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Department Of Justice Teaches Sioux City Religious Groups About Protecting Their Places Of Worship

Amy Mayer
IPR file
The forum was aimed at helping people understand best security practices and the laws that protect them and their places of worship.

Dozens of people in Sioux City turned out for a forum on protecting places of worship Thursday. The forum focused on a wide range of things from religious discrimination to active shooter training.
Staff from the U.S. Department of Justice wanted people to leave the forum understanding best security practices and the laws that protect them and their places of worship. The U.S. Attorney’s Office, the FBI and others gave safety recommendations and spoke about the laws that protect places of worship against violence, including the First Amendment and civil rights laws.

“If they know about these laws, they are better equipped to be able to know when something is not quite right, call law enforcement and try to get some help,” said Peter Deegan, the U.S. Attorney for the Northern District of Iowa.

Deegan said the evening was all about teaching people to be prepared for an attack on a place of worship and look at ways to prevent them. Just last Sunday, more than 300 people were killed in Sri Lanka during a series of bombings at churches and hotels.

Protecting places of worship is a priority for his office because they fall under protected civil rights in the First Amendment of the Constitution, he said.

“And these types of violent attacks on houses of worship really can capture the attention of the community and really strike fear in the hearts of everyone,” Deegan said. “So I think it’s particularly important that we focus on this particular area and try to make sure we’re doing everything we can to get the word out that there are laws…”

Rabbi Guy Greene of Congregation Beth Shalom says recent attacks, like the shooting at the Pittsburgh synagogue last fall, make protecting his congregants a priority. Staff are looking at ways to make Congregation Beth Shalom more secure.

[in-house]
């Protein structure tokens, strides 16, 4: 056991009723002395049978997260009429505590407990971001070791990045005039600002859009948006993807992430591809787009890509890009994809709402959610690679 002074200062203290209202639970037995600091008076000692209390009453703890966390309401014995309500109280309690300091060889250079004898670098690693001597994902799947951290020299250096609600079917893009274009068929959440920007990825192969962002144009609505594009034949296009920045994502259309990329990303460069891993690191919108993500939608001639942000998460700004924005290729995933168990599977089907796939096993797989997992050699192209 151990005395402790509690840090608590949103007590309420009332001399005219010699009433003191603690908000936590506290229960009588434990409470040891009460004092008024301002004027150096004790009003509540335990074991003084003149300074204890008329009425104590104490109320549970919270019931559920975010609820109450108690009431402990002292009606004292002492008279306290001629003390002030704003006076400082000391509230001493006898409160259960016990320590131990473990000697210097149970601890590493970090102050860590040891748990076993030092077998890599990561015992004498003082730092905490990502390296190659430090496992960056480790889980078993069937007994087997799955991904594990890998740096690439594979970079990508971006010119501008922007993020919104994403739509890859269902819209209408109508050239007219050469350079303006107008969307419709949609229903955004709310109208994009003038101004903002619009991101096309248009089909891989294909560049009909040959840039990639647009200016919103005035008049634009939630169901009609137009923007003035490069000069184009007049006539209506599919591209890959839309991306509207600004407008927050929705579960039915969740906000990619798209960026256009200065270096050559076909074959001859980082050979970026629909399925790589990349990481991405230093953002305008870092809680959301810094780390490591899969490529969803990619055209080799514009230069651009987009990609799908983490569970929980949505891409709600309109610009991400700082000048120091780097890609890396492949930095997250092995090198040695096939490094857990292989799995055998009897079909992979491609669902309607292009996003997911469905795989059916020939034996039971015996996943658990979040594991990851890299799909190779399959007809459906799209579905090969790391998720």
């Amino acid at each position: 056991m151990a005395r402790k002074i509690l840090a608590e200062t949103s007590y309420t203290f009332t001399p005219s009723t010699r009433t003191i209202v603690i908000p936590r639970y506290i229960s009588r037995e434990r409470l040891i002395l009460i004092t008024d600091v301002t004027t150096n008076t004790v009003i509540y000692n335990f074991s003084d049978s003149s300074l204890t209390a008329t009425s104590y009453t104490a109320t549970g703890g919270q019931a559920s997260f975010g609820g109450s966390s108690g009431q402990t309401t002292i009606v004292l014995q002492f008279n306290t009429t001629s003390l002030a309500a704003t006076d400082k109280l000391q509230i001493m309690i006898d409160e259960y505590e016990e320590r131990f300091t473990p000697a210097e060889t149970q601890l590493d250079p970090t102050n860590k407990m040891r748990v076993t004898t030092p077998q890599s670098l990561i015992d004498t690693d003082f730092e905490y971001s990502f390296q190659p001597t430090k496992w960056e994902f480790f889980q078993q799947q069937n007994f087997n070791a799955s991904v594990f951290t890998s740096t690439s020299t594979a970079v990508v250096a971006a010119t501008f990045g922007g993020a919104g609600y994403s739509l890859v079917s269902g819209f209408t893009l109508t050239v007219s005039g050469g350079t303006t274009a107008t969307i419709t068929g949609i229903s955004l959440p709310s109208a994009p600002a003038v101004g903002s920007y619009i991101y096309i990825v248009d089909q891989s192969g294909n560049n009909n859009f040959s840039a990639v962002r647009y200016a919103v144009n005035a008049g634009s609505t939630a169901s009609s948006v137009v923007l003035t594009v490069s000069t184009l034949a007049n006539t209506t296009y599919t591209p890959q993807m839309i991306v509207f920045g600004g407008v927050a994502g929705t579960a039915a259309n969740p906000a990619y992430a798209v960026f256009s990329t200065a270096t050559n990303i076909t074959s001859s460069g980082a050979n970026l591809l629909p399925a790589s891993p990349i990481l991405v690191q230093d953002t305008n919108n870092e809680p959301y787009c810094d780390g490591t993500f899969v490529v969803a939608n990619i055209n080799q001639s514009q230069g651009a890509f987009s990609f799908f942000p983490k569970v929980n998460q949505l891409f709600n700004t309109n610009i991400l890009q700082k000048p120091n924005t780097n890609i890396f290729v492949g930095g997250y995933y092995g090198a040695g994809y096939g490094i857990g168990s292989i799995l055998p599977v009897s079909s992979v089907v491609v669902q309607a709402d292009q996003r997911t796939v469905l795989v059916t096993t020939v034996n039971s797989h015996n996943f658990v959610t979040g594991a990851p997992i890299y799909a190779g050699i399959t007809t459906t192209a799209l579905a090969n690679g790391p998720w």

“The majority of people come at one time, to the High Holidays,” Greene said. “Even though we have police security during the High Holidays – Rosh Hashanah, Yom Kippur – there’s still many, many people coming, so it’s important we do it before the High Holidays.”

During the forum, some people spoke about measures they’ve already implemented to protect their church, mosque, temple or another place of worship.

Pastor Dell Olivier of Augustana Lutheran Church in Sioux City mentioned they have buckets of things in the church to throw at an attacker to distract them. Some members of the church went to a presentation from the Sioux City Police Department a couple of years ago, where they got the idea.

The buckets are usually equipped with a hammer, wasp spray and even bean bags, he told IPR.

“Not necessarily so lethal, but…making that distraction so that maybe somebody can be calling 911, somebody else can be getting around, tackling him down, whatever,” Olivier said, “doing what we can to protect our most vulnerable – our oldest people and our youngest.”

The U.S. Attorney's Office for the Northern District of Iowa and the Sioux City Human Rights Commission hosted the forum. Deegan said they hope to host a similar forum in eastern Iowa.

Katie Peikes was a reporter for Iowa Public Radio from 2018 to 2023. She joined IPR as its first-ever Western Iowa reporter, and then served as the agricultural reporter.